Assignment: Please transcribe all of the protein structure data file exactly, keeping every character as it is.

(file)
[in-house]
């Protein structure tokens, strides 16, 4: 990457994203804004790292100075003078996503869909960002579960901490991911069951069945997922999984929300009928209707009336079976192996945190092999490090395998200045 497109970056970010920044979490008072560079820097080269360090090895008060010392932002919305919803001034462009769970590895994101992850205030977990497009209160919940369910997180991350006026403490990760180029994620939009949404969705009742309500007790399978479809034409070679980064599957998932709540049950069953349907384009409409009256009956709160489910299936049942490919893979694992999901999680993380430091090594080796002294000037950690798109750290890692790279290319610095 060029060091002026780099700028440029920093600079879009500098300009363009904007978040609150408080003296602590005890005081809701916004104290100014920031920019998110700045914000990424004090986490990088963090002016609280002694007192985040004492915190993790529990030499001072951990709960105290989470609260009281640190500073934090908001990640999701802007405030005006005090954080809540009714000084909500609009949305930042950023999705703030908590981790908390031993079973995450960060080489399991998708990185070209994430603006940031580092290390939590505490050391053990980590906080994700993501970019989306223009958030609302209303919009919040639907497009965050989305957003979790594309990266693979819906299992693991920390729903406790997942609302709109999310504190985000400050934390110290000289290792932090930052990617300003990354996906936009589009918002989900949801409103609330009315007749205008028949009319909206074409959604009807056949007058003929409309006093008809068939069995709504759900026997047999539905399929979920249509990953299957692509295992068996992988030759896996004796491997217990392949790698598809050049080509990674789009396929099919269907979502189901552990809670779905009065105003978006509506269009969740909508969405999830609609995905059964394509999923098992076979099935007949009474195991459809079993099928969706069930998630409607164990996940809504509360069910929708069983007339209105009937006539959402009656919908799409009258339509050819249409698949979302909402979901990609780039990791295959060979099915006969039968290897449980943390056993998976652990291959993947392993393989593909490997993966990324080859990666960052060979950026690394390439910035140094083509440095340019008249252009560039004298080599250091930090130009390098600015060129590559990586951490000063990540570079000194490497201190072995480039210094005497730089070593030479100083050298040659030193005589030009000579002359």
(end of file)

[in-house]
């Protein structure tokens, strides 16, 4: 990457994203804004790292100075003078996503869909960002579960901490991911069951069945997922999984929300009928209707009336079976192996945190092999490090395998200045 497109970056970010920044979490008072560079820097080269360090090895008060010392932002919305919803001034462009769970590895994101992850205030977990497009209160919940369910997180991350006026403490990760180029994620939009949404969705009742309500007790399978479809034409070679980064599957998932709540049950069953349907384009409409009256009956709160489910299936049942490919893979694992999901999680993380430091090594080796002294000037950690798109750290890692790279290319610095 060029060091002026780099700028440029920093600079879009500098300009363009904007978040609150408080003296602590005890005081809701916004104290100014920031920019998110700045914000990424004090986490990088963090002016609280002694007192985040004492915190993790529990030499001072951990709960105290989470609260009281640190500073934090908001990640999701802007405030005006005090954080809540009714000084909500609009949305930042950023999705703030908590981790908390031993079973995450960060080489399991998708990185070209994430603006940031580092290390939590505490050391053990980590906080994700993501970019989306223009958030609302209303919009919040639907497009965050989305957003979790594309990266693979819906299992693991920390729903406790997942609302709109999310504190985000400050934390110290000289290792932090930052990617300003990354996906936009589009918002989900949801409103609330009315007749205008028949009319909206074409959604009807056949007058003929409309006093008809068939069995709504759900026997047999539905399929979920249509990953299957692509295992068996992988030759896996004796491997217990392949790698598809050049080509990674789009396929099919269907979502189901552990809670779905009065105003978006509506269009969740909508969405999830609609995905059964394509999923098992076979099935007949009474195991459809079993099928969706069930998630409607164990996940809504509360069910929708069983007339209105009937006539959402009656919908799409009258339509050819249409698949979302909402979901990609780039990791295959060979099915006969039968290897449980943390056993998976652990291959993947392993393989593909490997993966990324080859990666960052060979950026690394390439910035140094083509440095340019008249252009560039004298080599250091930090130009390098600015060129590559990586951490000063990540570079000194490497201190072995480039210094005497730089070593030479100083050298040659030193005589030009000579002359």